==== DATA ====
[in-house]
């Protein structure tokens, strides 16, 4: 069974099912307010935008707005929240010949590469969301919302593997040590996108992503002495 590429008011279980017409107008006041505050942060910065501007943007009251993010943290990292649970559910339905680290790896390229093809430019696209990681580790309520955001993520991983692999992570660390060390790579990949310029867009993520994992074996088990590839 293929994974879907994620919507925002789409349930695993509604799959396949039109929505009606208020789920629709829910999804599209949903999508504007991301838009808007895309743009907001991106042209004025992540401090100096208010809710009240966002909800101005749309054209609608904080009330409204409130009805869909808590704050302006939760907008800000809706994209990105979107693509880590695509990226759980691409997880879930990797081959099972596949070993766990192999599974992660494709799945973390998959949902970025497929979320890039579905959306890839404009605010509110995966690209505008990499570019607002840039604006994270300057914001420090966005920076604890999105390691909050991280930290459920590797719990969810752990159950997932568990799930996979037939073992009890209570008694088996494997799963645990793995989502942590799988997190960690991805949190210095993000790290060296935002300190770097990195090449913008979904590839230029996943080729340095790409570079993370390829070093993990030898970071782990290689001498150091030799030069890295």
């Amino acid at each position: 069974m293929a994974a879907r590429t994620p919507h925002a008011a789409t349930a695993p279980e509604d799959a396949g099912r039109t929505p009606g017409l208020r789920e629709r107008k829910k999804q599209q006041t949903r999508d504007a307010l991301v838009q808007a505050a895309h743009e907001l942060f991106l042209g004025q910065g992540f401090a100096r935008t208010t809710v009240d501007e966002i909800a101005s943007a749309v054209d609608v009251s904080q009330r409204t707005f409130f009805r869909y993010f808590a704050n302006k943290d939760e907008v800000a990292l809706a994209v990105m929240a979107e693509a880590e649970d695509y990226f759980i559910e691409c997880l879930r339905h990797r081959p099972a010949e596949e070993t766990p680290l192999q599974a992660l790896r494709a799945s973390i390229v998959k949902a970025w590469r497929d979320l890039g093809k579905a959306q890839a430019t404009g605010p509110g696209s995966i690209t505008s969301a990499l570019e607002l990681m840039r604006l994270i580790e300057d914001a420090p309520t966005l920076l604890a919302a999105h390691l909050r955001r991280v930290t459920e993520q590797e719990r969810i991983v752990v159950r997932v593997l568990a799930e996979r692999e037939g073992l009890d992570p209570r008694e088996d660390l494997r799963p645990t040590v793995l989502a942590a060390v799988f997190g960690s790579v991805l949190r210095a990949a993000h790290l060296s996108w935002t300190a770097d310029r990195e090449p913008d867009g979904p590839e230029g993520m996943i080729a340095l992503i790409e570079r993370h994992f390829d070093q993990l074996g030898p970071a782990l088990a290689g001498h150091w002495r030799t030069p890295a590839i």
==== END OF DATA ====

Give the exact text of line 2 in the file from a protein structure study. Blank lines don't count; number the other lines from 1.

């Protein structure tokens, strides 16, 4: 069974099912307010935008707005929240010949590469969301919302593997040590996108992503002495 590429008011279980017409107008006041505050942060910065501007943007009251993010943290990292649970559910339905680290790896390229093809430019696209990681580790309520955001993520991983692999992570660390060390790579990949310029867009993520994992074996088990590839 293929994974879907994620919507925002789409349930695993509604799959396949039109929505009606208020789920629709829910999804599209949903999508504007991301838009808007895309743009907001991106042209004025992540401090100096208010809710009240966002909800101005749309054209609608904080009330409204409130009805869909808590704050302006939760907008800000809706994209990105979107693509880590695509990226759980691409997880879930990797081959099972596949070993766990192999599974992660494709799945973390998959949902970025497929979320890039579905959306890839404009605010509110995966690209505008990499570019607002840039604006994270300057914001420090966005920076604890999105390691909050991280930290459920590797719990969810752990159950997932568990799930996979037939073992009890209570008694088996494997799963645990793995989502942590799988997190960690991805949190210095993000790290060296935002300190770097990195090449913008979904590839230029996943080729340095790409570079993370390829070093993990030898970071782990290689001498150091030799030069890295």